He never talked to Sanena, and does not like her either.
That comma is the least of your worries with this particular
sentence. The real problem is that and is a terribly
polysemous conjunction, one carrying too many possible
meanings for a single punctuation mark alone ever to disambiguate
completely and safely.
First and foremost, this and seems to join the two verb phrases never
talked to Sanena with does not like her either. Subliminally, it
also occupies the grammatical role of the subject and thus joins
bother both subjects of the two respective clauses.
Here’s a constituent tree of your sentence, courtesy of the CMU
(S (NP He)
(VP (VP (ADVP never)
(VP does not
Those subjects happen to represent the very same subject here,
but conceivably might be an additional subject elsewhere:
- He went, and John followed.
- He went and was followed by John.
This implicitly binds the object as well:
- He went, and John followed, to the destination.
However, this functionality is not used when the object is
reiterated in the second clause.
More importantly, either cannot be used as a predicative
adverb in the second clause; that would instead need to be
neither as in
- .. and neither likes her.
The preference against that leads to the suspicion that either might
be a sentence adverb:
- ...and either does not like her.
This obviously sounds as if it should be followed by or:
- ...and either dislikes her, or at least does not care.
This is semantically close to but ... anyway.
The real kicker is that either as a terminal sentence adverb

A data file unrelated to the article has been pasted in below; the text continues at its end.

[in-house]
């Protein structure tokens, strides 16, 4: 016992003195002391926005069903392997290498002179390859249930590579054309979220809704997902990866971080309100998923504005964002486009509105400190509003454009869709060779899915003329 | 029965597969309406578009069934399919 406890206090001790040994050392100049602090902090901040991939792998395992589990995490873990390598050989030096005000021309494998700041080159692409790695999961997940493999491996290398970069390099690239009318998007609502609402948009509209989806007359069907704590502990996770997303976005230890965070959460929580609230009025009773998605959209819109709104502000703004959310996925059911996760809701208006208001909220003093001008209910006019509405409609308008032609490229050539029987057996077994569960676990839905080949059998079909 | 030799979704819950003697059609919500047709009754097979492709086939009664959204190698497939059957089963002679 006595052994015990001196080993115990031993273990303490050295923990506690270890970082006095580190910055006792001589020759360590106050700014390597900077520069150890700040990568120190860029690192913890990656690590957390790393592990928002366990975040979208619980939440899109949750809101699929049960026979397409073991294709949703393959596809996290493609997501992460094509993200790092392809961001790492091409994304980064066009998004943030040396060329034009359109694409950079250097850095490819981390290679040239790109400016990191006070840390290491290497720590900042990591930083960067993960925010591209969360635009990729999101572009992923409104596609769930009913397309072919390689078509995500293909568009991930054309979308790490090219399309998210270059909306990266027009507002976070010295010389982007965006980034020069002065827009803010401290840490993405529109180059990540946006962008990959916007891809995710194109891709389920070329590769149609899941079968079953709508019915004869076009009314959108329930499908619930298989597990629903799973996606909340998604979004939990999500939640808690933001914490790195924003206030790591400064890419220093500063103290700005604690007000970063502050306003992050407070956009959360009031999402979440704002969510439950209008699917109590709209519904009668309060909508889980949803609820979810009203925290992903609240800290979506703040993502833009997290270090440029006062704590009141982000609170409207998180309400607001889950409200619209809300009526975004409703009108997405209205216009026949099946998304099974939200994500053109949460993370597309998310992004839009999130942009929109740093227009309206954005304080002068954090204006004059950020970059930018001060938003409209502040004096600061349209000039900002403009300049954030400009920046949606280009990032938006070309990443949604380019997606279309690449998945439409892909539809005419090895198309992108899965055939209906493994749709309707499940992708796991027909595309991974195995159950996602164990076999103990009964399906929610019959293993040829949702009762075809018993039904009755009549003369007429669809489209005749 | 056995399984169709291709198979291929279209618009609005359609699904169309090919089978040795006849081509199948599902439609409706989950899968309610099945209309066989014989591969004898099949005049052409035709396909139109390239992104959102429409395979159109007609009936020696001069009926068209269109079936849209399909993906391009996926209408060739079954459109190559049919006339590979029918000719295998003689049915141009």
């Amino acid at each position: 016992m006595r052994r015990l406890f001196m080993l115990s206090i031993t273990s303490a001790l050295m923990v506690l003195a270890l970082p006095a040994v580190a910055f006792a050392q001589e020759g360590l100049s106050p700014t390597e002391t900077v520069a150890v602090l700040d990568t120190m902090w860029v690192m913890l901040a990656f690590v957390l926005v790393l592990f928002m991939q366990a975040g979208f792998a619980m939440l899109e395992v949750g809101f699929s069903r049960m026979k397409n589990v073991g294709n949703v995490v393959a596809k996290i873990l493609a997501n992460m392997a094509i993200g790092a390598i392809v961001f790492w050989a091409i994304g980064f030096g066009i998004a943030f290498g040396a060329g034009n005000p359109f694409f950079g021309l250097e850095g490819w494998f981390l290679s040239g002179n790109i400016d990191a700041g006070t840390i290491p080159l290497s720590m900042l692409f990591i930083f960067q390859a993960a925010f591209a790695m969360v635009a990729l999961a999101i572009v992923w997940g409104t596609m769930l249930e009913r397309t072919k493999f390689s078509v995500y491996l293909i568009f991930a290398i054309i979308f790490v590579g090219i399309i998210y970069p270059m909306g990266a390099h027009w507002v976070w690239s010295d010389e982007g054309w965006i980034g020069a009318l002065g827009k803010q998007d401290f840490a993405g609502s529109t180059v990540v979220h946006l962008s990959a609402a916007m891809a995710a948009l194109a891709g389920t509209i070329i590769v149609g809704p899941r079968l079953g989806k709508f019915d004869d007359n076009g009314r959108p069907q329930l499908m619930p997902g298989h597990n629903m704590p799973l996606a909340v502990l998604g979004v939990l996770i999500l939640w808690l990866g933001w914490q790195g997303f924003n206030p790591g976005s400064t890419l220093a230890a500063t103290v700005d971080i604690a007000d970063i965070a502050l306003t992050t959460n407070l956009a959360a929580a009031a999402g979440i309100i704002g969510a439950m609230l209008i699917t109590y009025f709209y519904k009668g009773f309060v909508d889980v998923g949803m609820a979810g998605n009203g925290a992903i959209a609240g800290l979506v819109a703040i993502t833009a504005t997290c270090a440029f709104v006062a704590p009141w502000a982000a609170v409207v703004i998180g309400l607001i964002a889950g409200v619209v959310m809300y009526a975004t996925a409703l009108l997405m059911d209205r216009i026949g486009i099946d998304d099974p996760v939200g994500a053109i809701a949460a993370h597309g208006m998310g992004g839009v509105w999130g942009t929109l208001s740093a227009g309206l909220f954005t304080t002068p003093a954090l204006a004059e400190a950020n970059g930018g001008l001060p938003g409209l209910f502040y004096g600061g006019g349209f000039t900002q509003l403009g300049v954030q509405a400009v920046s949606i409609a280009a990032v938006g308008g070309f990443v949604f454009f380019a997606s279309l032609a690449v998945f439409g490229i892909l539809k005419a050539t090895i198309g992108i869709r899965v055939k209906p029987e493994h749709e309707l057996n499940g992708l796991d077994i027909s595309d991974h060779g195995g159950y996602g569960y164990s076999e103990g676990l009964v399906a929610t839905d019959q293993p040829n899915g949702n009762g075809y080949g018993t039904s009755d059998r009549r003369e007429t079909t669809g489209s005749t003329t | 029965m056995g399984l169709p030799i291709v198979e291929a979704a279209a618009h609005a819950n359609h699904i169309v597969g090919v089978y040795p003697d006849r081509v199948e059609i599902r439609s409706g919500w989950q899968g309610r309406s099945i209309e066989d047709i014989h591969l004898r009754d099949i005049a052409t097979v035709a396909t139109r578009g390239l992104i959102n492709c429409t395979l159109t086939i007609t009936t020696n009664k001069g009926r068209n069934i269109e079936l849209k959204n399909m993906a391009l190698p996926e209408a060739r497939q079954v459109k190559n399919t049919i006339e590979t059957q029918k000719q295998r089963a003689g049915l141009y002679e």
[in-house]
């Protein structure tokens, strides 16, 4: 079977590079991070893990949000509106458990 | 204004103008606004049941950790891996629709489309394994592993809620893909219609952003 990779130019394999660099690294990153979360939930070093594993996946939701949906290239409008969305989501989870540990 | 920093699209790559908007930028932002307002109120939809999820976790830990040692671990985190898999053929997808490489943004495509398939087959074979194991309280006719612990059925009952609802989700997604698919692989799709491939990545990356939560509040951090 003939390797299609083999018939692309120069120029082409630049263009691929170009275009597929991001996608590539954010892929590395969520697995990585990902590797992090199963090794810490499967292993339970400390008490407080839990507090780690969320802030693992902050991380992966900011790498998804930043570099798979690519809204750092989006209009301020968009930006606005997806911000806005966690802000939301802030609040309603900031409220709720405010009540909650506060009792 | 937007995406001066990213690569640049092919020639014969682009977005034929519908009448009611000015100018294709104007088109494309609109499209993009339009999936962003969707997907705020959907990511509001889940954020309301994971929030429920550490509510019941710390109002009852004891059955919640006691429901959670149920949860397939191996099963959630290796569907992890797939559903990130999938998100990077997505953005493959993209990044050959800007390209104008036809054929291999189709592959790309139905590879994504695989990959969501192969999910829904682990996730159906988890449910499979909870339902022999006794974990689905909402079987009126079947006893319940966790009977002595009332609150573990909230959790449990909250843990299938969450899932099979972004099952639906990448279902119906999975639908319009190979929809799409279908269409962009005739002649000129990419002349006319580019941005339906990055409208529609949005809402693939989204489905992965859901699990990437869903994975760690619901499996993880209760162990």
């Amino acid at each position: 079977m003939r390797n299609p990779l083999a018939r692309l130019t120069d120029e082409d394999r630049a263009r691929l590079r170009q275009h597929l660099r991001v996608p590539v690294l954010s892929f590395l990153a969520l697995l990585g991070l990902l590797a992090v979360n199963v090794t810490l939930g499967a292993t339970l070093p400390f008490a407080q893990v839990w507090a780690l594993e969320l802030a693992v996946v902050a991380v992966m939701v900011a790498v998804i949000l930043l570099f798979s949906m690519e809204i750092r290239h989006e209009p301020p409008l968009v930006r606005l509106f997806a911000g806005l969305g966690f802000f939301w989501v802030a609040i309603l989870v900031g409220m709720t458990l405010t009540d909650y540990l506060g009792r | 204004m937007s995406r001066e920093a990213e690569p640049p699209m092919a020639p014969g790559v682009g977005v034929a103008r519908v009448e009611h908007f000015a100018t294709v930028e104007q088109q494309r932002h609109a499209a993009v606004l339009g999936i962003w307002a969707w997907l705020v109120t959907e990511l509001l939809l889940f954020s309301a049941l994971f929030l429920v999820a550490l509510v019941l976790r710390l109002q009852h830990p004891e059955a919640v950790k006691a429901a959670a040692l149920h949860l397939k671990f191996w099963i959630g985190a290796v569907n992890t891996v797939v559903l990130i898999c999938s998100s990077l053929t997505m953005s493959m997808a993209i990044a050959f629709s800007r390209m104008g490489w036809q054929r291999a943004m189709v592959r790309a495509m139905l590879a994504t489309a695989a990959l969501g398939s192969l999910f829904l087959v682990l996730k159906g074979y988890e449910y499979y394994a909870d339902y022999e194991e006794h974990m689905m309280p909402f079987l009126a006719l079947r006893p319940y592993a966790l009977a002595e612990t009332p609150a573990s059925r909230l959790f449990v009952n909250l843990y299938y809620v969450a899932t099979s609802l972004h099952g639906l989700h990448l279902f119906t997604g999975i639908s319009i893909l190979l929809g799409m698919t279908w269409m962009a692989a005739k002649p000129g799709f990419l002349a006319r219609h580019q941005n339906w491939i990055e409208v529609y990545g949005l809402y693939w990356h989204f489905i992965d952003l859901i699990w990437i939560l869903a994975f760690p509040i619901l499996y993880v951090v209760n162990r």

might also apply to the first clause to confer a symmetric
relation. Obviously Sienna never talked to him, either. The
corollary implied by analogy is that Sienna does not like
him, although the perspective of the sentence does not allow
such inference. Rather it implies the question for the fact.
It would not be unusual to follow up by stating an asymmetry:
- But Sienna was secretly in love with him.
Another implication is that of how he could know not to like
Sienna. If either binds both clauses symmetrically, he either
does not yet like her because he has not had the chance, or else
he does not talk to her because he does not like her. This state
of mutual exclusion is the primary function of the either..or
and neither..nor disjuntive constructions, which might be
the reason that neither too nor also has been used here.
As such, it makes sense to set off the second clause with a comma,
as adposition, and to set off the adverb from the second clause.
Otherwise either would serve no purpose at all because leaving
it out would retain the main conjunctive force resting on the